ULG's Language Services Blog

Why is ISO 13485 Important in the Language Industry?

Since 1947, the International Organization for Standardization (ISO) has created thousands of quality control parameters for a variety of industries to ensure that global companies produce the safest consumer goods, including food, medicine, and vehicles.

While ISO standards are voluntary rather than mandatory, companies that meet or exceed these standards can be perceived as more reliable in the global marketplace and can also work together more effectively to promote policy and regulatory cooperation in their industries at a global scale.

Consumer safety is a priority in all ISO sectors, but perhaps none more so than the medical device industry. With medical devices, the smallest miscalibration or even a hint of ambiguity in user manuals can lead to ineffectual healthcare or even more dire consequences.

ISO 13485, most recently updated in 2016, provides standards for all organizations involved in the medical devices industry to prevent misuse. Adhering to these stringent quality control standards minimizes risks of injury and helps medical practitioners administer treatment correctly.

Because medical devices are often standardized and used around the world, medical device companies rely on language solutions partners (LSPs) to aid in the translation and localization of their products for different languages and countries.

Here’s an overview of why ISO 13485 is important to the language services industry, and how language solutions are essential to high-stakes industries like medical devices and healthcare.


What is ISO 13485?


The International Organization for Standardization defines a medical device as “a product, such as an instrument, machine, implant or in vitro reagent, that is intended for use in the diagnosis, prevention and treatment of diseases or other medical conditions.”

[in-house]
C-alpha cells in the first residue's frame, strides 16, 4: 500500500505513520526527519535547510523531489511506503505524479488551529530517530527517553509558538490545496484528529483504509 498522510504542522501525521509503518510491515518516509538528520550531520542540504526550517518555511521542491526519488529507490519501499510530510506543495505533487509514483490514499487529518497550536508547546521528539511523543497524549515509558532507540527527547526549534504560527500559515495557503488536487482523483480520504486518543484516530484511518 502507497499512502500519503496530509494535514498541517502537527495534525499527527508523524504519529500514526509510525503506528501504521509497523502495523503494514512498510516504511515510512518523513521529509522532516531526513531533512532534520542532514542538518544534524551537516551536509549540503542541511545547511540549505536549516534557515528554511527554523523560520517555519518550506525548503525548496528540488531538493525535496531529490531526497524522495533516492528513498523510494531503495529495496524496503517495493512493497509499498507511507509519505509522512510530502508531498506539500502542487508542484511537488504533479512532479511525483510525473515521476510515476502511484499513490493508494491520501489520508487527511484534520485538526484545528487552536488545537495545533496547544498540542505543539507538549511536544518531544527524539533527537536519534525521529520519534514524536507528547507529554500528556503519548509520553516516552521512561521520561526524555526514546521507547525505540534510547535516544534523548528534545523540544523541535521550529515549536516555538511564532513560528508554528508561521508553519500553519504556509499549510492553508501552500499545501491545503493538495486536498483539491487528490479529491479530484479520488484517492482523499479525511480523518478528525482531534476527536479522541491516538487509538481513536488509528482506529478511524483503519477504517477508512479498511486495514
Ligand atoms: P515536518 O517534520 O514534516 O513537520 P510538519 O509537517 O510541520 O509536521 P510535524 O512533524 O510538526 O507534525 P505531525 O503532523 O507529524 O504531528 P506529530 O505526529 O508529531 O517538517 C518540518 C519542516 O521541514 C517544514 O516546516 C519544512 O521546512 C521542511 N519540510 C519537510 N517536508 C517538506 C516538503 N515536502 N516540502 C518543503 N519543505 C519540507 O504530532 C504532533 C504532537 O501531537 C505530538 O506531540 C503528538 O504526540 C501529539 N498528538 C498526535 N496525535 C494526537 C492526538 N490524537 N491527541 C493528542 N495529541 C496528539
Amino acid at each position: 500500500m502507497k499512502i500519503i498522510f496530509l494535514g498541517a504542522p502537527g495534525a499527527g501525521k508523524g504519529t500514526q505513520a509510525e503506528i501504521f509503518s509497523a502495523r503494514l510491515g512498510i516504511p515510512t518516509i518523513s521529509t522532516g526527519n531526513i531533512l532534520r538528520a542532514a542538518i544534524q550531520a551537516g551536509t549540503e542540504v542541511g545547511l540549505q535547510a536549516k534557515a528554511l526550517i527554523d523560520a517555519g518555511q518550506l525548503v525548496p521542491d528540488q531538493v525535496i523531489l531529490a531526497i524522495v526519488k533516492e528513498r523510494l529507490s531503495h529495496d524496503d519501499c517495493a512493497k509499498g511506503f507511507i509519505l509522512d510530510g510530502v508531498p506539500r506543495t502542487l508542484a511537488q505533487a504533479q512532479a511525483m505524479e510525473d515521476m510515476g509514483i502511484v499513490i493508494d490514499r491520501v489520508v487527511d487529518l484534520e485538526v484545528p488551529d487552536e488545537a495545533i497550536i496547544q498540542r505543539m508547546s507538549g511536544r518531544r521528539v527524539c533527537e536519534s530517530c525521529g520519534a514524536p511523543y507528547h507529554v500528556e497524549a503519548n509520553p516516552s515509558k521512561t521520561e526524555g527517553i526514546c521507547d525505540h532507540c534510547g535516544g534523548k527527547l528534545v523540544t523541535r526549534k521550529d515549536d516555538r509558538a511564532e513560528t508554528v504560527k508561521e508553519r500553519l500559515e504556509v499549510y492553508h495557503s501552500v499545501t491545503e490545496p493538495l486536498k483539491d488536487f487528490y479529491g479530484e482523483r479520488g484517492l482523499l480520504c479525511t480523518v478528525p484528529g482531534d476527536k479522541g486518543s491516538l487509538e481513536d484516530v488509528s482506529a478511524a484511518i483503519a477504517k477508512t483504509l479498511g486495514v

Examples of medical devices include wheelchairs, pacemakers, syringes, insulin pumps, defibrillators, and surgical instruments. They can be used by a patient or a healthcare provider as part of an annual exam, ongoing source of treatment, or short-term medical care.

Universally, medical devices go through extensive production, quality control, and regulatory processes before they are approved to go to market. According to the International Organization for Standardization, ISO 13485 “specifies requirements for a quality management system where an organization needs to demonstrate its ability to provide medical devices and related services that consistently meet customer and applicable regulatory requirements.”

This quality management standard pertains to any organization -- regardless of size -- involved in the product creation cycle of medical devices, such as design and development, production, storage and distribution, installation, marketing, or technical support. One such organization can be an LSP.


How do LSPs use ISO 13485?


As part of its quality management process, ISO 13485 outlines standards for LSPs that provide translation services for the medical industry, and specifically medical devices being marketed in foreign countries. The audience for this translated content can range from healthcare practitioners to patients, to regulators in the target country. In the medical devices industry, there are a variety of materials that require translation.

Words on the products themselves must be translated into the target language, and the marketing materials and literature about the devices require translation or tweaks for a new audience (for example, changing from the metric system to the standard system). LSPs also translate Instructions for Use (IFUs), user interfaces and software, and packaging and labels for medical devices to make sure the products are easy to identify and to use.

In addition to ISO 13485, many regions have their own regulations for medical device translation, such as the European Union’s Medical Device Regulation (MDR), that overlap with ISO standards. In-country regulators often require documentation for clinical trials, quality management system certificates, and other compliance documents, which must be translated in the target language, too.

To handle medical translations, LSPs should utilize subject matter experts in the healthcare industry who are familiar with medical terminology and can perform translations to the highest standard.

For more information on ISO, visit United Language Group’s quality page.